Chapter Five

Verses 1,2

1 Therefore being justified by faith, we have peace with God through our Lord Jesus Christ: 2 By whom also we have access by faith into this grace wherein we stand, and rejoice in hope of the glory of God.

    The main phrase is, "We have peace with God." Inasmuch as man has declared war against God by committing sin, being alienated from God because of sin, becoming estranged from God due to sin, man has a desperate need to be brought into a harmonious and favorable relationship with God. This is spiritual peace. This peace is possible only if a man is justified, cleansed, or forgiven of his sins which have caused the separation and alienation. Isaiah 59:1,2, "Behold, the Lord's hand is not shortened, that it cannot save; nor his ear heavy, that it cannot hear: But your iniquities have separated between you and your God, and your sins have hid his face from you, that he will not hear." It is a glorious thought to ponder that a sinful man may come to a spiritual peace with God. How does it come? The justification necessary was accomplished, and this is a marvel. But how was it accomplished? It was by the system of faith that God devised through Christ. By faith in Christ, the kind of faith that causes one to obey, we are justified, and therefore, enjoy this needed peace with God. It is all possible by the virtue and due to the merit of Jesus Christ.
    In addition, it is through this same Christ that man has access into a spiritual state or condition defined here as "this grace." "This grace" means that which the grace of God has produced, offers, and provides. It is the spiritual peace with God. How does one gain access into this grace? Again, the answer is "by faith," belief in Christ and His system of faith. Notice this belief does not by itself accomplish the entrance into this grace. This belief or faith gives "access" into this grace. It makes entrance possible. The same thought is presented in John 1:12 where the record says, "But as many as received him, to them gave he power to become the sons of God, even to them that believe on his name." Who were the ones who received him? They were the ones who believed on His name. What did they receive? Were they made sons by mere belief? No, but the "power to become" sons of God was given to them. Having the power to become something is not the same thing as actually becoming that something. Having access to something is not the same as having that something. Faith, in the sense of belief, gives "power to become." Faith gives "access." When this faith is coupled with obedience, then the desired result becomes a reality. Obviously, the Roman Christians had taken advantage of the "access" their faith had brought them for they were at that time sons of God. They had followed through in the plan God devised. That plan, "the faith," brought them into the blessings of God's grace.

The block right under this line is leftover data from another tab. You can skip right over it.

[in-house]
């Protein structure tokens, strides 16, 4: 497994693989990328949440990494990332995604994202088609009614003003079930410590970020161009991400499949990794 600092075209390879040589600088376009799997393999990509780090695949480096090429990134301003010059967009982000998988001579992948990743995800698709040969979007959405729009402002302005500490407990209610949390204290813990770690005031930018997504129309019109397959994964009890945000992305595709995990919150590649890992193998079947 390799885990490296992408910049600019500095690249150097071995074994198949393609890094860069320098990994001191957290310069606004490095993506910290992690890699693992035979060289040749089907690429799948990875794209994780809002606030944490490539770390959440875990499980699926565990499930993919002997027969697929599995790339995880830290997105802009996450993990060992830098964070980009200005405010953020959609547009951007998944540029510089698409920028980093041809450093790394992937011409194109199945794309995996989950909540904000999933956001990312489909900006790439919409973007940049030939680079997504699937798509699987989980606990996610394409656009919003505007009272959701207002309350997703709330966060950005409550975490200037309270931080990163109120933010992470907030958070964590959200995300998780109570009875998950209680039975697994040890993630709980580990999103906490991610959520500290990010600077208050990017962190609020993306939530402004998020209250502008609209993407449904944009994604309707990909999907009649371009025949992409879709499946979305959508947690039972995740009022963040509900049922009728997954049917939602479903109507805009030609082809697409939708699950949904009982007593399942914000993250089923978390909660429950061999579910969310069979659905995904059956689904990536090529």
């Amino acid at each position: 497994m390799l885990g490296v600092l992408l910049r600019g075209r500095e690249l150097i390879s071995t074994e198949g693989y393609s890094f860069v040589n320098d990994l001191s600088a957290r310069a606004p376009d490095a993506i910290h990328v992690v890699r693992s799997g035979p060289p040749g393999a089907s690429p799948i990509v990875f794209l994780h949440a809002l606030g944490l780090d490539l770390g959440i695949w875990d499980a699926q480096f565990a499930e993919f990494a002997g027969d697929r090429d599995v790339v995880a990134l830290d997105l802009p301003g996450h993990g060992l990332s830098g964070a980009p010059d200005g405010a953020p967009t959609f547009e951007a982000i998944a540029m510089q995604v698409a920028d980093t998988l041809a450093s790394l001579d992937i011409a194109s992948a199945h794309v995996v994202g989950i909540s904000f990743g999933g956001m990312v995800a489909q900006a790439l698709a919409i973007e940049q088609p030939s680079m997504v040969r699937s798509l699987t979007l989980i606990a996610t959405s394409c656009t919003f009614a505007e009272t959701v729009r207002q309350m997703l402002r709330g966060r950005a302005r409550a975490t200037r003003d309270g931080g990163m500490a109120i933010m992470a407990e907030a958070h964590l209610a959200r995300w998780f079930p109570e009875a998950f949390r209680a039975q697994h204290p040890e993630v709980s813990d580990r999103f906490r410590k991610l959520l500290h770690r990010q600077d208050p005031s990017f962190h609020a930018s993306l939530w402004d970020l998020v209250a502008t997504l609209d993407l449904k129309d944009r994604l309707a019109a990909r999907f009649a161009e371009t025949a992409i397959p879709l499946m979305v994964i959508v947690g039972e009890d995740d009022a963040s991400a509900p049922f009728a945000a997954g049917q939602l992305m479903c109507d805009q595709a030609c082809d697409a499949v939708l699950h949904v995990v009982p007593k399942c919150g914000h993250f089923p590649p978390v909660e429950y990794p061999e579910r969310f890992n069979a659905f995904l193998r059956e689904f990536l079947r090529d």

They now stood in that spiritual relationship called "grace." They would rejoice in the hope of the glory God would give the saved. The "glory of God" does not refer to God's personal glory, an attribute of God, but something God provides and gives to those who follow His scheme and system of redemption.

Verses 3-5

3 And not only so, but we glory in tribulations also: knowing that tribulation worketh patience; 4 And patience, experience; and experience, hope: 5 And hope maketh not ashamed; because the love of God is shed abroad in our hearts by the Holy Ghost which is given unto us.

      Further benefits of being in "this grace" are mentioned. Tribulations were and are an inescapable part of serving the Lord. Second Timothy 3:12, "Yea, and all that will live godly in Christ Jesus shall suffer persecution." But as James teaches, the result of tribulation is not all bad (James 1:12). Peter teaches the same thing in First Peter 1:6,7. "Wherein ye greatly rejoice, though now for a season, if need be, ye are in heaviness through manifold temptations: That the trial of your faith, being more precious than of gold that perisheth, though it be tried with fire, might be found unto praise and honor and glory at the appearing of Jesus Christ."